First the men: The buses in Chennai don’t have separate sections for men & women. You can get in, sit, & get out from wherever you want. Surprising! The AC Volvo buses are like that everywhere, understandable but ordinary buses too? In Bangalore, the first 4-5 rows are reserved for women. A man cannot enter from the front door (not referring to Volvo/pushpak buses) unless he wants to be scolded by the driver/the ladies. And in spite of that, in the 9 years that I’ve lived here, I’ve lost count of the number of times I’ve been brushed against or seen someone else being touched/thrust upon or coming too close for comfort cases. Even if you’re sitting, you’re not spared. They’ll stare right into your blouse/top & stand facing you so that some part of their body manages to come in contact with your skin. And so I was eager to see the distances people maintained in Chennai buses. In 5 days, I didn’t see anyone brushing (or trying to) himself against me or anyone else. If there’s 1 thing that I hate about Bangalore, & 1 thing that I liked about Chennai, it’d be this: not being someone’s shag machine.
But tell me, is this the way it generally is in Chennai? If it is, I’m surprised & relieved. So we do have at least 1 place in the world where a woman can travel without worrying who is going to touch/peep/stare/fall on her. If it isn’t, & in Chennai too, the situation is same as anywhere else, then well…what can I say? I’m glad, at least in those 5 days, I didn’t go through/see it.
The other thing I couldn’t understand about Chennai was I didn’t face too many situations of men ogling; the dirty stares, the come-hither glances, the lecherous lip gestures. The situation is not good in Bangalore or in Hyderabad or Bombay or Delhi. But the state that takes the cake in this matter is Kerala. You face 2 problems there: finding vegetarian food & vegetarian men. They are famous for their non-veg stares. They can scan & strip you with their eyes even if you were draped in a burqa or a steel jacket. That is the reason I wouldn’t ever want to work/stay/settle/live there. A malayali man who doesn’t scan you naked is a rare species. He must be a yugapurusham (man of the century)/devapurusham (godly man). So I wonder, is Chennai really different in this aspect – men leering at you? Do you really have lesser number of lechers? It’s hard to believe.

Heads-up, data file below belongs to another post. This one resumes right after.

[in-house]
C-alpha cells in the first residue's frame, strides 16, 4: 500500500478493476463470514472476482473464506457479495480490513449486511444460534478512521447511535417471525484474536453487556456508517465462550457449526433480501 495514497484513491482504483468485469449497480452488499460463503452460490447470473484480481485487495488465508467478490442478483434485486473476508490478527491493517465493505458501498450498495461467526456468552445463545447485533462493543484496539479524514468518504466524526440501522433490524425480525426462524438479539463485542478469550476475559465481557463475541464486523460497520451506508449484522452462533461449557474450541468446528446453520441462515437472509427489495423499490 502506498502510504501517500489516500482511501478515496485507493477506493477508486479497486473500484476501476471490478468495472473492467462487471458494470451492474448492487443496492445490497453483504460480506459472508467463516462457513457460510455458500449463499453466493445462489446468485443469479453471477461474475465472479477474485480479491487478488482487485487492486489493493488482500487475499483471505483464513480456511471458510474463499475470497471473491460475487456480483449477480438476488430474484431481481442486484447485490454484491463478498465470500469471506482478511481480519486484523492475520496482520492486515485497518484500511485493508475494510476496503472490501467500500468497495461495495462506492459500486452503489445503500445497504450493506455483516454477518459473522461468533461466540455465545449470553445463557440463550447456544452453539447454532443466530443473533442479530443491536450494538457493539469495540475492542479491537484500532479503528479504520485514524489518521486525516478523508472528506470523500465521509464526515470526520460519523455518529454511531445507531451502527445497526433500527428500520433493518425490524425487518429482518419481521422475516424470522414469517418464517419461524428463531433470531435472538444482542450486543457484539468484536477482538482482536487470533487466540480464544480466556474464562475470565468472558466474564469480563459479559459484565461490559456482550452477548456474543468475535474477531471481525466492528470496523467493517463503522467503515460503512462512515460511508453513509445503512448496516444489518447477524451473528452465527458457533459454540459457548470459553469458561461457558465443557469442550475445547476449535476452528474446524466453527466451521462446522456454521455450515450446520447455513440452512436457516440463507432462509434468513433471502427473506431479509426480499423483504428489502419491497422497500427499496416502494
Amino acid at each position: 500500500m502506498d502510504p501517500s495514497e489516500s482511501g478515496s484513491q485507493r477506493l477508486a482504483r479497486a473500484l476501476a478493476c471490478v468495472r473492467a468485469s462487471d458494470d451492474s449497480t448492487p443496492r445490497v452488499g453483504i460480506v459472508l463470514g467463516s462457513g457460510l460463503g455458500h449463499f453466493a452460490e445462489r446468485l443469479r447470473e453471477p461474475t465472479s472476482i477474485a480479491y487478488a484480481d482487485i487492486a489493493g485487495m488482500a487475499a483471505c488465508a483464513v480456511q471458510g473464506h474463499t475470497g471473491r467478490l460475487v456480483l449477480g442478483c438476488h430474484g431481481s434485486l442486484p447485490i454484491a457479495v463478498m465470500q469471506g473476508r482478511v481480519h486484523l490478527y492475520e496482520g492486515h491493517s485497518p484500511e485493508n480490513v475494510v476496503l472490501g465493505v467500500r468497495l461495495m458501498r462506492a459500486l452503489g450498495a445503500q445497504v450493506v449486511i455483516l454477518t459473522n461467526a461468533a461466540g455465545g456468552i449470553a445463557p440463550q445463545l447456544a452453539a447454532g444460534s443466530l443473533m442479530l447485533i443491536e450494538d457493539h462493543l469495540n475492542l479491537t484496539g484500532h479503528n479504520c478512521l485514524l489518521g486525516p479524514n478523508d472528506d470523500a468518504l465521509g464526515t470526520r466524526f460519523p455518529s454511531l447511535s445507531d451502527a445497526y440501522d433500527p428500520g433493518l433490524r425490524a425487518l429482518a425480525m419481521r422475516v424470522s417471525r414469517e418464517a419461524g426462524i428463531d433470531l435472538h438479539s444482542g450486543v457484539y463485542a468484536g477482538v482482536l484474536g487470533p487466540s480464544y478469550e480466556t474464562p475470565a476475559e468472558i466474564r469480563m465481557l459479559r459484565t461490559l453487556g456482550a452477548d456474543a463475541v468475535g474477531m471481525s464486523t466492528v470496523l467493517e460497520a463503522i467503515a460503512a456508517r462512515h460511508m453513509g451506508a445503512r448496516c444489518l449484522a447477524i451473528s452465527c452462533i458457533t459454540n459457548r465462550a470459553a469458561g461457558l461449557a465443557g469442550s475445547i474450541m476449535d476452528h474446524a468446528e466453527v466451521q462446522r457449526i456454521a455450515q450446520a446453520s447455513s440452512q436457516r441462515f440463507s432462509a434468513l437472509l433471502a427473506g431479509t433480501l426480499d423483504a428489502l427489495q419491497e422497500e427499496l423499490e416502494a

Food: As soon as we got off the train, we went straight to the famous Saravana Bhavan for breakfast & after paying Rs 230, we wanted to go to another hotel for “real” “filling” breakfast & thought if breakfast is going to cost us a bomb, what about lunch/dinner? But, luckily, the other hotels are fair– both with quantity, price & quality.
Don’t eat in Saravana Bhavan. Those guys take orders in their electronic machines (not pen/paper or mentally) & then rip you royally in the name of quality which is not earth shattering anyways. A vada, which is really small in size compared to what you get here, will cost you twice!
In the name of Pongal you get a blob the size of a big idly & costs like Rs 35.
I had a problem when I visited other parts of TN. Dinner is usually breakfast!! You only get parota, kuttu, dosa at night! But luckily, that wasn’t a problem in Chennai. They eat breakfast in the morning & dinner at night.
Juice: I’ve to mention the Chennai juice. It’s usually more ice than juice. It made me want to tell the juice man, “If we want, we’ll ask for ice water.” Make it a separate item. But the strange thing is, he happily gives you the balance juice from the jar!! So what exactly do they do in Bangalore? Throw the extra quantity away? Fill it up for someone else? Drink it themselves when no one is looking or when the mood caches them? No idea. I’ve seen it stays in the jar, but never hung around long enough to see what actually happens to the excess.